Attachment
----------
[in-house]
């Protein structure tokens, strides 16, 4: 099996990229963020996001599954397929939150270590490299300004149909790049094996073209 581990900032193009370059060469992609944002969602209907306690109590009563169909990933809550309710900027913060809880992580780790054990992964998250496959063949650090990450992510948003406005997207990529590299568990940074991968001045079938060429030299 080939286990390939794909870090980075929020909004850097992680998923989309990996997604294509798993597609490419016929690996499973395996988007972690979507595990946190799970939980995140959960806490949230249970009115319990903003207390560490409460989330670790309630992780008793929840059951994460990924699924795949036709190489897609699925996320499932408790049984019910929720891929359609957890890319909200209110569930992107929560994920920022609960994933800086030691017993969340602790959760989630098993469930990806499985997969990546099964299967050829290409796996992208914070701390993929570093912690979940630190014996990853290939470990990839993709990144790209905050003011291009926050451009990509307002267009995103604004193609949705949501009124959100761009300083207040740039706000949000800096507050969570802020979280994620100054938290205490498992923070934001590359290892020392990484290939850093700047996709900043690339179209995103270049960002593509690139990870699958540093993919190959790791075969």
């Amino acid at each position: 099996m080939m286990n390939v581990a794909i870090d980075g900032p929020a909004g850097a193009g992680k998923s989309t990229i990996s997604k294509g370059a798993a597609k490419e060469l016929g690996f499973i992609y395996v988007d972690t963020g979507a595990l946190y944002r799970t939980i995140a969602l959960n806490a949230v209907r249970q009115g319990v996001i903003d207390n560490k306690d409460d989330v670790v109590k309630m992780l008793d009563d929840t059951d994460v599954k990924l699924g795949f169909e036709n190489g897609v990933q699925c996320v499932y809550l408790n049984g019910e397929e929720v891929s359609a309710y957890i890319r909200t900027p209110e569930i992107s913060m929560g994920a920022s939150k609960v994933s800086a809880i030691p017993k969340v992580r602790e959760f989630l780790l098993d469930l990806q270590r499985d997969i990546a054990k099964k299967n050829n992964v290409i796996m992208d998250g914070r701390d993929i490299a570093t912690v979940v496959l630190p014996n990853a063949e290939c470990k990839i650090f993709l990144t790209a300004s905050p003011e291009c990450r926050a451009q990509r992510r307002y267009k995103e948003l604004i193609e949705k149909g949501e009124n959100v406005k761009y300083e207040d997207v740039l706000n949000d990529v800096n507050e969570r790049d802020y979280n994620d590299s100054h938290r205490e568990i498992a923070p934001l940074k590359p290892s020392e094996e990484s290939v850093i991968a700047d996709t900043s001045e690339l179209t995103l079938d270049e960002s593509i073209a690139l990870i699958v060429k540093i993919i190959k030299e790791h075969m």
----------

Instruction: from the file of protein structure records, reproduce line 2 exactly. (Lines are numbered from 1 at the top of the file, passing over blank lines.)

């Protein structure tokens, strides 16, 4: 099996990229963020996001599954397929939150270590490299300004149909790049094996073209 581990900032193009370059060469992609944002969602209907306690109590009563169909990933809550309710900027913060809880992580780790054990992964998250496959063949650090990450992510948003406005997207990529590299568990940074991968001045079938060429030299 080939286990390939794909870090980075929020909004850097992680998923989309990996997604294509798993597609490419016929690996499973395996988007972690979507595990946190799970939980995140959960806490949230249970009115319990903003207390560490409460989330670790309630992780008793929840059951994460990924699924795949036709190489897609699925996320499932408790049984019910929720891929359609957890890319909200209110569930992107929560994920920022609960994933800086030691017993969340602790959760989630098993469930990806499985997969990546099964299967050829290409796996992208914070701390993929570093912690979940630190014996990853290939470990990839993709990144790209905050003011291009926050451009990509307002267009995103604004193609949705949501009124959100761009300083207040740039706000949000800096507050969570802020979280994620100054938290205490498992923070934001590359290892020392990484290939850093700047996709900043690339179209995103270049960002593509690139990870699958540093993919190959790791075969």